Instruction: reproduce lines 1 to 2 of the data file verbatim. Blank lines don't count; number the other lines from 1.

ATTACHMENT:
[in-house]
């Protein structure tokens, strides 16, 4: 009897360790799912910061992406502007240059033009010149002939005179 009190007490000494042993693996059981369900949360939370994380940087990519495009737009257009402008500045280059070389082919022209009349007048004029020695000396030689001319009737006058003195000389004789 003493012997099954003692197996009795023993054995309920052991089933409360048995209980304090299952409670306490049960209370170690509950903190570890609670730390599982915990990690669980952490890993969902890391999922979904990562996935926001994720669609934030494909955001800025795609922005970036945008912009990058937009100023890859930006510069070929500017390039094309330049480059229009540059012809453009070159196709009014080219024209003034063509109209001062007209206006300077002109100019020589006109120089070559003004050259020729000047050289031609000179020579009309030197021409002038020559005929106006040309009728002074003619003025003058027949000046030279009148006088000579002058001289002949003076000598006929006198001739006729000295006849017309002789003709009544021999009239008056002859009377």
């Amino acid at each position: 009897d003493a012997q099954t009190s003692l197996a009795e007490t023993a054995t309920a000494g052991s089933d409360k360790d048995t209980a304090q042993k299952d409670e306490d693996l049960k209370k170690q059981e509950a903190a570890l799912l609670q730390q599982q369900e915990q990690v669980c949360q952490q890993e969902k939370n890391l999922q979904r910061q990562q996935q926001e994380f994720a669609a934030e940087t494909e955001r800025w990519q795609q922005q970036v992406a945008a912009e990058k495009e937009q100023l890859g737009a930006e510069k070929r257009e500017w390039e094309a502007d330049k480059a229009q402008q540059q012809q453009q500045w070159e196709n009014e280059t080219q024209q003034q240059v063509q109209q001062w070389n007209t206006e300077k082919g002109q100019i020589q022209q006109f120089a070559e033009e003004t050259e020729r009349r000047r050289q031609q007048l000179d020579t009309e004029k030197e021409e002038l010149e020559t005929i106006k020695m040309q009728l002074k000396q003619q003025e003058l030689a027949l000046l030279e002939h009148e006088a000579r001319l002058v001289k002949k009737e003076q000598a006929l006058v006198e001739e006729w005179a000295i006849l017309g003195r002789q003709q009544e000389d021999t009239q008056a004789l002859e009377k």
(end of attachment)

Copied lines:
[in-house]
């Protein structure tokens, strides 16, 4: 009897360790799912910061992406502007240059033009010149002939005179 009190007490000494042993693996059981369900949360939370994380940087990519495009737009257009402008500045280059070389082919022209009349007048004029020695000396030689001319009737006058003195000389004789 003493012997099954003692197996009795023993054995309920052991089933409360048995209980304090299952409670306490049960209370170690509950903190570890609670730390599982915990990690669980952490890993969902890391999922979904990562996935926001994720669609934030494909955001800025795609922005970036945008912009990058937009100023890859930006510069070929500017390039094309330049480059229009540059012809453009070159196709009014080219024209003034063509109209001062007209206006300077002109100019020589006109120089070559003004050259020729000047050289031609000179020579009309030197021409002038020559005929106006040309009728002074003619003025003058027949000046030279009148006088000579002058001289002949003076000598006929006198001739006729000295006849017309002789003709009544021999009239008056002859009377």